Reader's Digest Condensed Books show up at the store like a never ending line of lemmings--marching to extinction with the help of my hands. They're the only books that I can put out on the free shelf and know that they'll stay there until someone needs books for the set of a high school play or an art project. They're the only books that I never feel guilty about when I take them out of circulation.
"Jump!" I say, as I drop them over the cliff of the dumpster. But it didn't stop the lemmings and it doesn't stop the books. Try as I might, I can't keep up with them.
I wasn't all that familiar with Reader's Digest books until I opened the store. Growing up in the 50's, I had seen them on the bookshelf at my parents' house and have vague memories of them arriving in the mail for a few years in my childhood. But, mainly my parents were library goers. And thrifty. Even the promise of "four books for the price of one," couldn't keep them subscribed for long.
When they started arriving at the store, there was a part of me that thought I should hold on to them because at some point they were going to be collectables. Particularly at the rate that people seemed to be getting rid of them. They were the first thing I saw at garage sales and thrift stores. You couldn't go to an estate sale without seeing a shelf full. People dropped them off anonymously in front of the store and ran.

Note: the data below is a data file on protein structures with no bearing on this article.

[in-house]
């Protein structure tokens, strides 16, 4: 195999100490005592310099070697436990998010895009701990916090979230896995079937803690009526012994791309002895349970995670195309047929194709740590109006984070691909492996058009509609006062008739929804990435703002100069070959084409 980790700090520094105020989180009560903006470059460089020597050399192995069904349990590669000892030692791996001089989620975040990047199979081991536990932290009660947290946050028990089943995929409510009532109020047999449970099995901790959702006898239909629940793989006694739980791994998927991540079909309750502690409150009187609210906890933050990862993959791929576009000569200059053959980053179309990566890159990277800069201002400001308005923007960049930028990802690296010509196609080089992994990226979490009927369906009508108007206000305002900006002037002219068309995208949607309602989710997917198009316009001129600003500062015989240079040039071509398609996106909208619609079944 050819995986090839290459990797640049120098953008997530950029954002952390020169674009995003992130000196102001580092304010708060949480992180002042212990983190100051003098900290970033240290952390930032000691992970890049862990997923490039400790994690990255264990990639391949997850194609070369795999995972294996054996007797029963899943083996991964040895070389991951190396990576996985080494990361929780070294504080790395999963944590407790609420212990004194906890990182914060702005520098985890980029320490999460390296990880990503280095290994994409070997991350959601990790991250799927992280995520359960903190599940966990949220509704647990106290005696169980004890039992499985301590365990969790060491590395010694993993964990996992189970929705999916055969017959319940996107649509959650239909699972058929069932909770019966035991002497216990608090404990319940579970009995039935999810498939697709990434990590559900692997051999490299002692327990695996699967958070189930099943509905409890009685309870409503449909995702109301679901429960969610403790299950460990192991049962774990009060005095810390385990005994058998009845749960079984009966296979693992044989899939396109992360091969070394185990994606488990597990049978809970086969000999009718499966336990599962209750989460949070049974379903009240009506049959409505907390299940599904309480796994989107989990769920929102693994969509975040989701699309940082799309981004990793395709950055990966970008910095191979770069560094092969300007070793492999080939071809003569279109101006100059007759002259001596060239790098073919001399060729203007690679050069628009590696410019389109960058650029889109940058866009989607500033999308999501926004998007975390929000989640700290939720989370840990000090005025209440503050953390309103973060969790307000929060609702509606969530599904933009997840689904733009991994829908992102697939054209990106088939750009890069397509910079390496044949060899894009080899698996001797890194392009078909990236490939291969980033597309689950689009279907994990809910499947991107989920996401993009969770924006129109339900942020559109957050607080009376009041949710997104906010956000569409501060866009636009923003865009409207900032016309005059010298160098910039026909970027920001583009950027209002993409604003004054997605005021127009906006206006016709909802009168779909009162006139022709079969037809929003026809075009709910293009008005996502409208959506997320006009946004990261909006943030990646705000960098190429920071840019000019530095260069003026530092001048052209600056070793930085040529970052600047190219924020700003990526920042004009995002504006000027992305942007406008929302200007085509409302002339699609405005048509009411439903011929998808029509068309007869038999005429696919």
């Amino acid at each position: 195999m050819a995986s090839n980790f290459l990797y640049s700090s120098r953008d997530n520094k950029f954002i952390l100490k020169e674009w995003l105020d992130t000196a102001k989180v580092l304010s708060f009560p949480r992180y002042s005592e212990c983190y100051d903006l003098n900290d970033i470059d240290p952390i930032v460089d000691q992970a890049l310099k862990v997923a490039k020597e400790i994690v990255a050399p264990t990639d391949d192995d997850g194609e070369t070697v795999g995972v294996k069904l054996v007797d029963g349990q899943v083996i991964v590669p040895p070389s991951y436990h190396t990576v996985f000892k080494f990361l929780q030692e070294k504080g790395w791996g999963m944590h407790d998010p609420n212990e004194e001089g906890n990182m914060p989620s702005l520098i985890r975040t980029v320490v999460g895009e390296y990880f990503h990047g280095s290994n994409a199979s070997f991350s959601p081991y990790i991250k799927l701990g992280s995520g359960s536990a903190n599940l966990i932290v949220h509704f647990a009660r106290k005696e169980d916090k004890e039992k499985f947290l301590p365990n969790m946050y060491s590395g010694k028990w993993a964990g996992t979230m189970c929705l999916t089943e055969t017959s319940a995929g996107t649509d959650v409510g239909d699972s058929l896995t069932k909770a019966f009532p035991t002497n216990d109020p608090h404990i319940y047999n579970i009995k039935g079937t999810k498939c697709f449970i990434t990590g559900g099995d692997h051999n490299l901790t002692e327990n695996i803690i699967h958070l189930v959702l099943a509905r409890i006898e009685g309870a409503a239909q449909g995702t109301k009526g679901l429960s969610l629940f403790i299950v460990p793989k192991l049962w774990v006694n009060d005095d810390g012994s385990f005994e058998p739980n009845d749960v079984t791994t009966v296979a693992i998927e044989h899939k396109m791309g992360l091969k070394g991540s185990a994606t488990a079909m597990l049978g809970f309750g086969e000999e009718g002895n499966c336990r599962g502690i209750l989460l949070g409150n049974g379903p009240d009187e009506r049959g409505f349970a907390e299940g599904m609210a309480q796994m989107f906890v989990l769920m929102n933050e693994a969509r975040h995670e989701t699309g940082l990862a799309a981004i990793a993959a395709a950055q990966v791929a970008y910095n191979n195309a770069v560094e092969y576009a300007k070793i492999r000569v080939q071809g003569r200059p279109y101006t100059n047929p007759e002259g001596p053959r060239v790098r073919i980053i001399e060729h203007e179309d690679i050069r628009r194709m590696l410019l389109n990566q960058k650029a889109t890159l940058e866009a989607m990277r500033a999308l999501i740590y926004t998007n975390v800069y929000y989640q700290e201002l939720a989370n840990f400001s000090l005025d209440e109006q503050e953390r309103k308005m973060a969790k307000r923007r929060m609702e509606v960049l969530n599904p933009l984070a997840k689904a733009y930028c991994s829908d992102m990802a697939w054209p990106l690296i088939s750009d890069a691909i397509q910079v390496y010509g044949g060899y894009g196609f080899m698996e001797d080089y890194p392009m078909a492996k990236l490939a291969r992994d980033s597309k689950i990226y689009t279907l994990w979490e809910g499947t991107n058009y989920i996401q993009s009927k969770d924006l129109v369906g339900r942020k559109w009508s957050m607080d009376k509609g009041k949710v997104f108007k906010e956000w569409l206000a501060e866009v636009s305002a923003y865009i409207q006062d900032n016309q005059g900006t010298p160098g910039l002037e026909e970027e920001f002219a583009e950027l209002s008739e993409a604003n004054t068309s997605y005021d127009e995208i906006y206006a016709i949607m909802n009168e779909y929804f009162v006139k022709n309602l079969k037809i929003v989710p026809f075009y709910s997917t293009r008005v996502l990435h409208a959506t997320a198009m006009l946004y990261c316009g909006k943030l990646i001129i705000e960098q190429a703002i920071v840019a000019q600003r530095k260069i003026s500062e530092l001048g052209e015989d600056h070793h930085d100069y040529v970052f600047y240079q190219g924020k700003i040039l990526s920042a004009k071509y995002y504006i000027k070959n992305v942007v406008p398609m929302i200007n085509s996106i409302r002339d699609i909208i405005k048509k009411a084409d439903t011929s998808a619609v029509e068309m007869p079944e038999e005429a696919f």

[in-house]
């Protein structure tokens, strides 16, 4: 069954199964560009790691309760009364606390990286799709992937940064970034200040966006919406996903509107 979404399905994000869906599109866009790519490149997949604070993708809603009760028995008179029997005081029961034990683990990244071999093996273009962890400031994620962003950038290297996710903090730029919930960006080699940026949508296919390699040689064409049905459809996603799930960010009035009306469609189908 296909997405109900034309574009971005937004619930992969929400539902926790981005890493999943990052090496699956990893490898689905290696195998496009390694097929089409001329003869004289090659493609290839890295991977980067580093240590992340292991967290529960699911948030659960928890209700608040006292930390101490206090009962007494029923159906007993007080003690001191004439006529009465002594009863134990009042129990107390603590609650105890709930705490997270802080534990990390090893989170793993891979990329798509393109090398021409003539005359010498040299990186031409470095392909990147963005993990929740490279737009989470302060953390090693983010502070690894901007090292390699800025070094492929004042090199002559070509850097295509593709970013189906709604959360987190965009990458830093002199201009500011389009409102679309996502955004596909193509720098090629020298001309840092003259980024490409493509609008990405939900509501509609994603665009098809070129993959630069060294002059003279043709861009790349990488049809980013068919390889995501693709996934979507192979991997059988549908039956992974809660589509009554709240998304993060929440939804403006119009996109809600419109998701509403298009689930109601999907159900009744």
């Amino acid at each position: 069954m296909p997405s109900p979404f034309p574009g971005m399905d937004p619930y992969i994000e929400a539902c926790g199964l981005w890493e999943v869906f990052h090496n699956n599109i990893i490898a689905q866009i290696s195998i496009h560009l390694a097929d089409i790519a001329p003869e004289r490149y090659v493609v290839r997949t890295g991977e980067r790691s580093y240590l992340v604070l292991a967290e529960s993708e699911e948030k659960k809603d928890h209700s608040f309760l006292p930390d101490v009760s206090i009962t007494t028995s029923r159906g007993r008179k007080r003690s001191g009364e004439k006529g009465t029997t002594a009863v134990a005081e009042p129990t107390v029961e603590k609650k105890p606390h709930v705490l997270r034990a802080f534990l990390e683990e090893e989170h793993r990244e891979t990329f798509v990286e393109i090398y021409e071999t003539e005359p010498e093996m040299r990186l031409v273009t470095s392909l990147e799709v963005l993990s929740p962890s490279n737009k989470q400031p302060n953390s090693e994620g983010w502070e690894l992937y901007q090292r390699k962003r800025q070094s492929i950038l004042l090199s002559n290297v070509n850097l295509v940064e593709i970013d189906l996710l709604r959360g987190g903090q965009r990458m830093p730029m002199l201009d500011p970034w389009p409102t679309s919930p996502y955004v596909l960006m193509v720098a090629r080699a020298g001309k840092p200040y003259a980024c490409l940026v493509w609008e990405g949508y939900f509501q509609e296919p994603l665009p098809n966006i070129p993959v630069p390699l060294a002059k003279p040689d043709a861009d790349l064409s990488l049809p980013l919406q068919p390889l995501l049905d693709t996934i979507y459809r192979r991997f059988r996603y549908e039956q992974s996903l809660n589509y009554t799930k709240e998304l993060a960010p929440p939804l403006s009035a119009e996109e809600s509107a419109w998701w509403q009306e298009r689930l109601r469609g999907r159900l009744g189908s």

"They're fading away like the olive green shag carpet and pink toilets of the 60's," I thought. Except that they weren't.
They're hanging in there like Elvis. And, to my surprise, they just keep coming--still available by subscription, in hard cover of paperback editions, although they're now now called Select Editions.
I'm a firm believer that reading anything is good. Want a western? Go for it. A romance? Okay with me. You learn something from everything. And reading is for entertainment too. Maybe condensed books have a place in there.
But as I dabble with writing, the very idea of condensed books bothers me. I find it hard to believe that if I ever managed to write an actual book, I'd happily agree to let someone cut 3 out of every 4 words I had labored over. It doesn't seem like something to be happy about.
Getting an agent, yes. Seeing your words in bound form, yes. But getting a call from Reader's Digest saying they want to cut your book by three-fourths. That seems like an insult to writers and readers.
"Four Books for the price of one."
"Not exactly," I think, as I head out to the dumpster.